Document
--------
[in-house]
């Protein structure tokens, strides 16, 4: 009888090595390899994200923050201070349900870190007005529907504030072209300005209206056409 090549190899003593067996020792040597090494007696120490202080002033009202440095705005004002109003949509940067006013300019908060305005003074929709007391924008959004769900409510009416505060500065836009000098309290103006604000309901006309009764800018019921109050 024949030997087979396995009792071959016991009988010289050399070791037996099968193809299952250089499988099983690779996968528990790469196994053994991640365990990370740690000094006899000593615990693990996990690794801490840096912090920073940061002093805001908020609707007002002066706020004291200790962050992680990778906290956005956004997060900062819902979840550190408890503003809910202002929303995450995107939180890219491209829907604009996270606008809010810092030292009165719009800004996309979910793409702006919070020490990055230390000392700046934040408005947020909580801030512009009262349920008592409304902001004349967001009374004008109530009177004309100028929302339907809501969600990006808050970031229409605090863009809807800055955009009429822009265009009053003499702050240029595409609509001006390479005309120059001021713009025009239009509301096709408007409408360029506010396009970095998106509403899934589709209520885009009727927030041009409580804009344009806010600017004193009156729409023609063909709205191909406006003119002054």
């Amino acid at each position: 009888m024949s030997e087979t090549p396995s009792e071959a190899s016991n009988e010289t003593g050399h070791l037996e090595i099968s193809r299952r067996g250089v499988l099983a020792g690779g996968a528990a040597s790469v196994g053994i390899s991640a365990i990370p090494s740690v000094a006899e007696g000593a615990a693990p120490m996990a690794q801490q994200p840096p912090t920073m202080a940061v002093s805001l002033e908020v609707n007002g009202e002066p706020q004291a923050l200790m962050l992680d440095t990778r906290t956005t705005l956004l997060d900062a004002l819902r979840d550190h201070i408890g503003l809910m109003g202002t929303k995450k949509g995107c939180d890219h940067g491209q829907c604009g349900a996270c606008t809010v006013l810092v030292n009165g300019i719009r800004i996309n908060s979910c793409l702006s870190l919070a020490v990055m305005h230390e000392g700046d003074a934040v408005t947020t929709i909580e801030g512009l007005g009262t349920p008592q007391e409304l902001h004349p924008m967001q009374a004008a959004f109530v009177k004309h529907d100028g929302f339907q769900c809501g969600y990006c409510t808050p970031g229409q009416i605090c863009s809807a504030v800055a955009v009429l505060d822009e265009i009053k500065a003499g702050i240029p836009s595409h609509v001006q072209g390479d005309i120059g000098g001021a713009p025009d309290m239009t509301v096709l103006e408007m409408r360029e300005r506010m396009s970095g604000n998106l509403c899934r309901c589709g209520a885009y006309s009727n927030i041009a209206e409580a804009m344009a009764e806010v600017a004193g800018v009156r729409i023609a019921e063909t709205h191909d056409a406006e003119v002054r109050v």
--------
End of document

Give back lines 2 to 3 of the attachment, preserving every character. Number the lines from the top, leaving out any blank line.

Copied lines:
């Protein structure tokens, strides 16, 4: 009888090595390899994200923050201070349900870190007005529907504030072209300005209206056409 090549190899003593067996020792040597090494007696120490202080002033009202440095705005004002109003949509940067006013300019908060305005003074929709007391924008959004769900409510009416505060500065836009000098309290103006604000309901006309009764800018019921109050 024949030997087979396995009792071959016991009988010289050399070791037996099968193809299952250089499988099983690779996968528990790469196994053994991640365990990370740690000094006899000593615990693990996990690794801490840096912090920073940061002093805001908020609707007002002066706020004291200790962050992680990778906290956005956004997060900062819902979840550190408890503003809910202002929303995450995107939180890219491209829907604009996270606008809010810092030292009165719009800004996309979910793409702006919070020490990055230390000392700046934040408005947020909580801030512009009262349920008592409304902001004349967001009374004008109530009177004309100028929302339907809501969600990006808050970031229409605090863009809807800055955009009429822009265009009053003499702050240029595409609509001006390479005309120059001021713009025009239009509301096709408007409408360029506010396009970095998106509403899934589709209520885009009727927030041009409580804009344009806010600017004193009156729409023609063909709205191909406006003119002054």
């Amino acid at each position: 009888m024949s030997e087979t090549p396995s009792e071959a190899s016991n009988e010289t003593g050399h070791l037996e090595i099968s193809r299952r067996g250089v499988l099983a020792g690779g996968a528990a040597s790469v196994g053994i390899s991640a365990i990370p090494s740690v000094a006899e007696g000593a615990a693990p120490m996990a690794q801490q994200p840096p912090t920073m202080a940061v002093s805001l002033e908020v609707n007002g009202e002066p706020q004291a923050l200790m962050l992680d440095t990778r906290t956005t705005l956004l997060d900062a004002l819902r979840d550190h201070i408890g503003l809910m109003g202002t929303k995450k949509g995107c939180d890219h940067g491209q829907c604009g349900a996270c606008t809010v006013l810092v030292n009165g300019i719009r800004i996309n908060s979910c793409l702006s870190l919070a020490v990055m305005h230390e000392g700046d003074a934040v408005t947020t929709i909580e801030g512009l007005g009262t349920p008592q007391e409304l902001h004349p924008m967001q009374a004008a959004f109530v009177k004309h529907d100028g929302f339907q769900c809501g969600y990006c409510t808050p970031g229409q009416i605090c863009s809807a504030v800055a955009v009429l505060d822009e265009i009053k500065a003499g702050i240029p836009s595409h609509v001006q072209g390479d005309i120059g000098g001021a713009p025009d309290m239009t509301v096709l103006e408007m409408r360029e300005r506010m396009s970095g604000n998106l509403c899934r309901c589709g209520a885009y006309s009727n927030i041009a209206e409580a804009m344009a009764e806010v600017a004193g800018v009156r729409i023609a019921e063909t709205h191909d056409a406006e003119v002054r109050v």